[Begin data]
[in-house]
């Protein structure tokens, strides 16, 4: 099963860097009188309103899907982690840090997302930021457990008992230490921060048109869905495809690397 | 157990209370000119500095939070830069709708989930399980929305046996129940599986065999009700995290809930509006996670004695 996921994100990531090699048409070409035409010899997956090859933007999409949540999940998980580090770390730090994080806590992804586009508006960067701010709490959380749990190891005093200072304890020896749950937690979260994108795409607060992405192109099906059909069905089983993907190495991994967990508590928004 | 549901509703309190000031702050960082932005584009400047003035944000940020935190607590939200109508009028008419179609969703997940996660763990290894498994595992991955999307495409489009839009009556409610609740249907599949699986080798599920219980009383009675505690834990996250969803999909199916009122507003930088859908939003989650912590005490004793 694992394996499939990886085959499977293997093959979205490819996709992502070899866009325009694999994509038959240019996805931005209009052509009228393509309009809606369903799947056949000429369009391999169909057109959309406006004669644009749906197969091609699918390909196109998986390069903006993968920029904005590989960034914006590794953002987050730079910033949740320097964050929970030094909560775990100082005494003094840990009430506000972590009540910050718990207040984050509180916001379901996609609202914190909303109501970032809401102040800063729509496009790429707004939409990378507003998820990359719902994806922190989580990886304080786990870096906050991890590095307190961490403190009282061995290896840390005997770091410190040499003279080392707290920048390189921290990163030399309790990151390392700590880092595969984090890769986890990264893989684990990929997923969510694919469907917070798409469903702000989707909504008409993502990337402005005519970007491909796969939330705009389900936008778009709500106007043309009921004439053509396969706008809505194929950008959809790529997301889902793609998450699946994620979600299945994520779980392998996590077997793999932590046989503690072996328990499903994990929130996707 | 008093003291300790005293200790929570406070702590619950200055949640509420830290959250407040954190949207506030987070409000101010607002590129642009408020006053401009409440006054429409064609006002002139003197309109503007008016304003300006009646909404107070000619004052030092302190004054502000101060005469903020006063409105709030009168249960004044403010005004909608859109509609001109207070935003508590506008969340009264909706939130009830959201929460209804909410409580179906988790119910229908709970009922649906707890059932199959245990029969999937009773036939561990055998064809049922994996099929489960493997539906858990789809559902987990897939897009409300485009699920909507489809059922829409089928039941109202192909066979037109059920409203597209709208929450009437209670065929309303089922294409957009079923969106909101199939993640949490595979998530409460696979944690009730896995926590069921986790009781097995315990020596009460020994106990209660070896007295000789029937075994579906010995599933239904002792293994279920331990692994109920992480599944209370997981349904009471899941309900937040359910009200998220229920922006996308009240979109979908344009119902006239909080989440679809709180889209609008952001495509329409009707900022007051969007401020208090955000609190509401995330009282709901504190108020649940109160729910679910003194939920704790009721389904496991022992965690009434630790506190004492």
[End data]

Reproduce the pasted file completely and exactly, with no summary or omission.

[in-house]
């Protein structure tokens, strides 16, 4: 099963860097009188309103899907982690840090997302930021457990008992230490921060048109869905495809690397 | 157990209370000119500095939070830069709708989930399980929305046996129940599986065999009700995290809930509006996670004695 996921994100990531090699048409070409035409010899997956090859933007999409949540999940998980580090770390730090994080806590992804586009508006960067701010709490959380749990190891005093200072304890020896749950937690979260994108795409607060992405192109099906059909069905089983993907190495991994967990508590928004 | 549901509703309190000031702050960082932005584009400047003035944000940020935190607590939200109508009028008419179609969703997940996660763990290894498994595992991955999307495409489009839009009556409610609740249907599949699986080798599920219980009383009675505690834990996250969803999909199916009122507003930088859908939003989650912590005490004793 694992394996499939990886085959499977293997093959979205490819996709992502070899866009325009694999994509038959240019996805931005209009052509009228393509309009809606369903799947056949000429369009391999169909057109959309406006004669644009749906197969091609699918390909196109998986390069903006993968920029904005590989960034914006590794953002987050730079910033949740320097964050929970030094909560775990100082005494003094840990009430506000972590009540910050718990207040984050509180916001379901996609609202914190909303109501970032809401102040800063729509496009790429707004939409990378507003998820990359719902994806922190989580990886304080786990870096906050991890590095307190961490403190009282061995290896840390005997770091410190040499003279080392707290920048390189921290990163030399309790990151390392700590880092595969984090890769986890990264893989684990990929997923969510694919469907917070798409469903702000989707909504008409993502990337402005005519970007491909796969939330705009389900936008778009709500106007043309009921004439053509396969706008809505194929950008959809790529997301889902793609998450699946994620979600299945994520779980392998996590077997793999932590046989503690072996328990499903994990929130996707 | 008093003291300790005293200790929570406070702590619950200055949640509420830290959250407040954190949207506030987070409000101010607002590129642009408020006053401009409440006054429409064609006002002139003197309109503007008016304003300006009646909404107070000619004052030092302190004054502000101060005469903020006063409105709030009168249960004044403010005004909608859109509609001109207070935003508590506008969340009264909706939130009830959201929460209804909410409580179906988790119910229908709970009922649906707890059932199959245990029969999937009773036939561990055998064809049922994996099929489960493997539906858990789809559902987990897939897009409300485009699920909507489809059922829409089928039941109202192909066979037109059920409203597209709208929450009437209670065929309303089922294409957009079923969106909101199939993640949490595979998530409460696979944690009730896995926590069921986790009781097995315990020596009460020994106990209660070896007295000789029937075994579906010995599933239904002792293994279920331990692994109920992480599944209370997981349904009471899941309900937040359910009200998220229920922006996308009240979109979908344009119902006239909080989440679809709180889209609008952001495509329409009707900022007051969007401020208090955000609190509401995330009282709901504190108020649940109160729910679910003194939920704790009721389904496991022992965690009434630790506190004492």